Now, create a new Eclipse project (File -> New Java Project -> Next). In the dialog, under the "Libraries" tab, click the "Add Library" button -> Add System Library -> Add JRE system library. This will help resolve the references to core libraries like Integer and String. Adding the system library is not required, but it reduces the number of syntax error Eclipse finds with the framework. Click "Finish" when done.
  6. Done! Try your setup by searching (Ctrl-Shift-T) for FragmentManager. You should be able to see its source code, and navigate through its code. Some handy commands are: Ctrl-Shift-G to look for references of a class, and F3 to look for a method's implementation.

JDK version pain: You might encounter a problem with JDK versions. You need Sun Java 1.6 to compile the AOSP source code, while your Eclipse setup might require a different version (OpenJDK?). One solution is to use sun-java only to compile the AOSP, and switch back to the previous version after the compilation has finished. On Ubuntu, this is done with the commands shown below. Select the number that corresponds to sun-java before the compilation, and run these commands after running idegen.sh to switch back to your previous version of jdk.
$ sudo update-alternatives --config javac
There are 2 choices for the alternative javac (providing /usr/bin/javac).

  Selection    Path                                         Priority   Status
------------------------------------------------------------
  0            /usr/lib/jvm/java-6-openjdk-amd64/bin/javac   1061      auto mode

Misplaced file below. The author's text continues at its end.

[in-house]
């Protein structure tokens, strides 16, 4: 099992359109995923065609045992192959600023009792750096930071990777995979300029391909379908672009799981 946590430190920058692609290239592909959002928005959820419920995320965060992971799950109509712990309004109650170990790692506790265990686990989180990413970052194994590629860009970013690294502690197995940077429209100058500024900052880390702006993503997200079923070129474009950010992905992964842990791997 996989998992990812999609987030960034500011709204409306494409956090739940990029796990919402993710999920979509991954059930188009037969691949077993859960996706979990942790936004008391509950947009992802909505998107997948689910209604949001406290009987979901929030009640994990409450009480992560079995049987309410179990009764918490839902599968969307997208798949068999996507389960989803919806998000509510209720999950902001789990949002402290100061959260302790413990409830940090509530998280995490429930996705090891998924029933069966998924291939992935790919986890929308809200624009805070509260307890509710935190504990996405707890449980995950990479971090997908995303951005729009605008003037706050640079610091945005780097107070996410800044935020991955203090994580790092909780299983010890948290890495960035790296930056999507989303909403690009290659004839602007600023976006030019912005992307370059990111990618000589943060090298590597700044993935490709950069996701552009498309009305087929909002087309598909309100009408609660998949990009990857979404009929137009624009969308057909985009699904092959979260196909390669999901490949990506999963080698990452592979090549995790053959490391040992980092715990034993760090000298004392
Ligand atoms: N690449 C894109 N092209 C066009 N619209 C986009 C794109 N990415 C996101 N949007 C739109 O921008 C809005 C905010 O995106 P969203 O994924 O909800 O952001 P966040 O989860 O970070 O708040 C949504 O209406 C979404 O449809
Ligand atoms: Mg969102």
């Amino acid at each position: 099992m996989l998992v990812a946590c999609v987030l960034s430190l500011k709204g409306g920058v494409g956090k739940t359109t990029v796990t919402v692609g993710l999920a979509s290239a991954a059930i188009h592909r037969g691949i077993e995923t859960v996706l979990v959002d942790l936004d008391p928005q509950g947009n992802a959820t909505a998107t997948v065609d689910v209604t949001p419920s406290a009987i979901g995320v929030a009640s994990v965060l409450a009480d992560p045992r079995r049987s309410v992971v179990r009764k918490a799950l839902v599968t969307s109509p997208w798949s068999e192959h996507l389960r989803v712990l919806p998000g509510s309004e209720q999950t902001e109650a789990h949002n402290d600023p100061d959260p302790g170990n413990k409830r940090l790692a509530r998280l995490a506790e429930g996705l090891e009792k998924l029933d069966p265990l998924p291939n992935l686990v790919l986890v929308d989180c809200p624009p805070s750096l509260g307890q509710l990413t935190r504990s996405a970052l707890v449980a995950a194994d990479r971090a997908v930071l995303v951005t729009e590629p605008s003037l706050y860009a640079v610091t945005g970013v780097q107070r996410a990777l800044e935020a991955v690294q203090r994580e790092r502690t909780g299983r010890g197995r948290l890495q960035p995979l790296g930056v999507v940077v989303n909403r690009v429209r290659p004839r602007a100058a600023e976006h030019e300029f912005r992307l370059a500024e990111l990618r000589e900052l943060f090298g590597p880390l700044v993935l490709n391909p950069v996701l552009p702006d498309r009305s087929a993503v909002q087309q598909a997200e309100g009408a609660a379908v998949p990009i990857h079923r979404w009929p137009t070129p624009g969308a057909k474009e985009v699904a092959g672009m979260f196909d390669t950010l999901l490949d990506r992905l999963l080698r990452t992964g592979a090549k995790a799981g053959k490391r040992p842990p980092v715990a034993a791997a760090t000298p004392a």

1            /usr/lib/jvm/java-6-openjdk-amd64/bin/javac   1061      manual mode
* 2            /usr/local/sun-java-1.6/jdk/bin/javac         1         manual mode

Press enter to keep the current choice[*], or type selection number: 1
update-alternatives: using /usr/lib/jvm/java-6-openjdk-amd64/bin/javac to provide /usr/bin/javac (javac) in manual mode.
$ sudo update-alternatives --config java
There are 2 choices for the alternative java (providing /usr/bin/java).

  Selection    Path                                            Priority   Status
------------------------------------------------------------
  0            /usr/lib/jvm/java-6-openjdk-amd64/jre/bin/java   1061      auto mode
  1            /usr/lib/jvm/java-6-openjdk-amd64/jre/bin/java   1061      manual mode
* 2            /usr/local/sun-java-1.6/jdk/bin/java             1         manual mode

Press enter to keep the current choice[*], or type selection number: 2

Sunday, September 16, 2012

Where are you from?

When Indians meet, one of the first question is, "Where are you from?" Depending on the parties involved, the answer can have varying degrees of detail.
  1. Born in different states: the name of the city, if it is well known: "I'm from Madras". The name of the state if the city is not well known: "I'm from Assam" rather than "I'm from Duliajaan"
  2. Born in the same state: the name of the city: "I'm from Satara".  Perhaps a locality within the city if the city is popular: "I'm from Old Delhi". This is especially true if the locality has racial/religious connotations.
  3. Born in the same city: the region where you are from, but now you specify your mother's and father's place as well: "We live south of the Yamuna, but my mother's family is from Satara".
I hate this question. People trace your origin so they can find a familiar prejudice to apply. If you are from Madras: you are immediately perceived as a Hindu, most likely vegetarian, lover of rice and hater of wheat. Your Hindi is perhaps terrible, you enjoy spicy food and worship your Reader's Digest. This question finds differences without finding any common ground. It doesn't lead to any insight, it doesn't make you understand the person any better.

It is awkward if this question is quickly followed by total silence, as if your place of birth is the only noteworthy information about you.